Zia Elementary fifth-grader advances to national bee

Zia Elementary fifth-grader Lucas Donaldson, 10, waits in his seat for the next round during the 2006 Regional Spelling Bee on Saturday at Clovis Community College. (Staff photo: Eric Kluth)

By Andy Jackson: CNJ staff writer

Stephanie Stancell did the prerequisite work on “prerequisite,” studying the word and practicing its spelling, she said. But when her chance came to win the 2006 Regional Spelling Bee, she left off the “e” at the end of the word.

Zia Elementary School fifth-grader Lucas Donaldson pounced on the opening, spelling the word his opponent missed, along with “census,” “minuend,” “bibliotherapy,” “alkaline,” “asterisk,” “precinct” and “vaporize.”

Students from Curry, Roosevelt and Quay counties ranged in age from 9 to 14 in the annual event sponsored by Freedom Newspapers of New Mexico on Saturday morning at Clovis Community College.

Lucas advances to the 79th Scripps National Spelling Bee in Washington, D.C. In addition to receiving a plaque, he also won a gigantic dictionary that weighed almost as much as him; a $100 U.S. Savings Bond, and a free class at CCC in six years.

Martha Rivas, 14, of Yucca Junior High School was among the four oldest of the 33 contestants, and came in third. After being eliminated, she wiped her eyes with a tissue from the judges’ table.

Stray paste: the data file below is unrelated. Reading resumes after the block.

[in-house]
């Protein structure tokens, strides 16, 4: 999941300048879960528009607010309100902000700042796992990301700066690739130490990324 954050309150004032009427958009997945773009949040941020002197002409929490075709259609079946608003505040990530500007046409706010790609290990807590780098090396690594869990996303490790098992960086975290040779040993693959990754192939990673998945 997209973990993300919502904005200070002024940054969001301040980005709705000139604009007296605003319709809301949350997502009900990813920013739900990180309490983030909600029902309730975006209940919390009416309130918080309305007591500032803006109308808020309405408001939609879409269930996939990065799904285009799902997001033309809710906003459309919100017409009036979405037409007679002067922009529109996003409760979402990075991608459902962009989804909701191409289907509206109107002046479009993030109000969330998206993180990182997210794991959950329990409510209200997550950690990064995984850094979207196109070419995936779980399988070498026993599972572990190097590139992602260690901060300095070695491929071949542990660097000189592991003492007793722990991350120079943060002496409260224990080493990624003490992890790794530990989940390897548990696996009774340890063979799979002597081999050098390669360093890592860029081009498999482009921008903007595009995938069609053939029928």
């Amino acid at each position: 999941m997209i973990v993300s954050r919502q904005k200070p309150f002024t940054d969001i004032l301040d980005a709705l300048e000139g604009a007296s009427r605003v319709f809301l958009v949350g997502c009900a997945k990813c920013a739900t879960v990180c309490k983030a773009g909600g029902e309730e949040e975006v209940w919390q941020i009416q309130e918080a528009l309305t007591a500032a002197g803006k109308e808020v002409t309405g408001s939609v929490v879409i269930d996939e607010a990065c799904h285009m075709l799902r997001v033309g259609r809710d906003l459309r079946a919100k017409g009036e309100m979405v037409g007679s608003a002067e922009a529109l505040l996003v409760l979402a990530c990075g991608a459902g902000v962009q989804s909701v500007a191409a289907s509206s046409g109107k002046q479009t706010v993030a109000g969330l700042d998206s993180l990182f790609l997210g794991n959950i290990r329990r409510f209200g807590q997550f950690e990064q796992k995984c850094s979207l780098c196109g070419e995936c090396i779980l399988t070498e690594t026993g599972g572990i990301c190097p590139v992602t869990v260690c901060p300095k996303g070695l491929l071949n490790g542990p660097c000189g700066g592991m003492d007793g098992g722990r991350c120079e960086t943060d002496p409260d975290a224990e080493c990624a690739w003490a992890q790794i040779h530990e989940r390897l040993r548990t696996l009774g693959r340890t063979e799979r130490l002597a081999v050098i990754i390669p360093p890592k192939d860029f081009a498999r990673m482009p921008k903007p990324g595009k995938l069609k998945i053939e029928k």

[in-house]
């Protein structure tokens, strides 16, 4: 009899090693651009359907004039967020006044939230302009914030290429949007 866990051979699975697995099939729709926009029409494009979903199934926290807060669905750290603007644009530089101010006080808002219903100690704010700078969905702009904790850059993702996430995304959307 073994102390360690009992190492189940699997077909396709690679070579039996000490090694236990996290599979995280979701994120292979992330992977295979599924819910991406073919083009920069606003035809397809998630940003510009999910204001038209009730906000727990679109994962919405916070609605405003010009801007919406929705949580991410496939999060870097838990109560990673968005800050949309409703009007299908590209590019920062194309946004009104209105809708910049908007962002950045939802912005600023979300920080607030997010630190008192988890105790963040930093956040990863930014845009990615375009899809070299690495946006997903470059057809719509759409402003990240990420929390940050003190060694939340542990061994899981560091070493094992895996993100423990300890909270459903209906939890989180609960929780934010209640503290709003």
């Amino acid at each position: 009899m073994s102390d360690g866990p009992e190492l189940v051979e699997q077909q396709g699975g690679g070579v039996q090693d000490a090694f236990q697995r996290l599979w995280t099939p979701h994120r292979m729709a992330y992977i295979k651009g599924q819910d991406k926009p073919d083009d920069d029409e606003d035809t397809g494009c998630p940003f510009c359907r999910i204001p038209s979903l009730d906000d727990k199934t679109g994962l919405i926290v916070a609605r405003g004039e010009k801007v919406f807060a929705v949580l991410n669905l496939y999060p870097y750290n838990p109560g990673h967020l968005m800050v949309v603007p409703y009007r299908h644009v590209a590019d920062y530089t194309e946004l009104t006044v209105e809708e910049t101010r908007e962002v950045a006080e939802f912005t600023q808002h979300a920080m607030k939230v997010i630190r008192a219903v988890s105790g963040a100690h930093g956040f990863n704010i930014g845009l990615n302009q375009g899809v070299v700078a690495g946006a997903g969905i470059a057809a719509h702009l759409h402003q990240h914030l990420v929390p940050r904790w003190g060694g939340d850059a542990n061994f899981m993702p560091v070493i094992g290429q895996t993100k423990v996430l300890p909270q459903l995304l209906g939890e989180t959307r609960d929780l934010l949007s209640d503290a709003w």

“Dang, I knew it,” she said before putting her hands on her face. The word was “philharmonic,” but Rivas spelled “filharmonic.”

Pronouncer Carol Nash said she’s participated in the bee for 38 years. She reassured the kids by telling them that she too misspelled a crucial word in her eighth-grade spelling bee: “nonsense,” she said.

Even judges had to look up some words to verify they weren’t homonyms, or words with the same pronunciation but different spellings.

When Barry Elementary schooler Shannon Spurgeon, 11, spelled “pagan” as “pagen,” judges thumbed through the dictionary to make sure it wasn’t a homonym, and she was eliminated.

Les Donaldson said his son studied nightly for the bee for a least one half-hour. And Lucas said he was nervous but excited to go to D.C.
Stephanie said she also studied every night for the bee, sometimes as many as 100 words, and is happy she came in second this year, a notch above getting third place last year, she said.

“I like trying to win,” said Stephanie, a home-school student who dreams of being an interior decorator and winning the bee next year. “Spelling is lots of fun.” Each of the contestants made it to the regional bee as winners of school contests.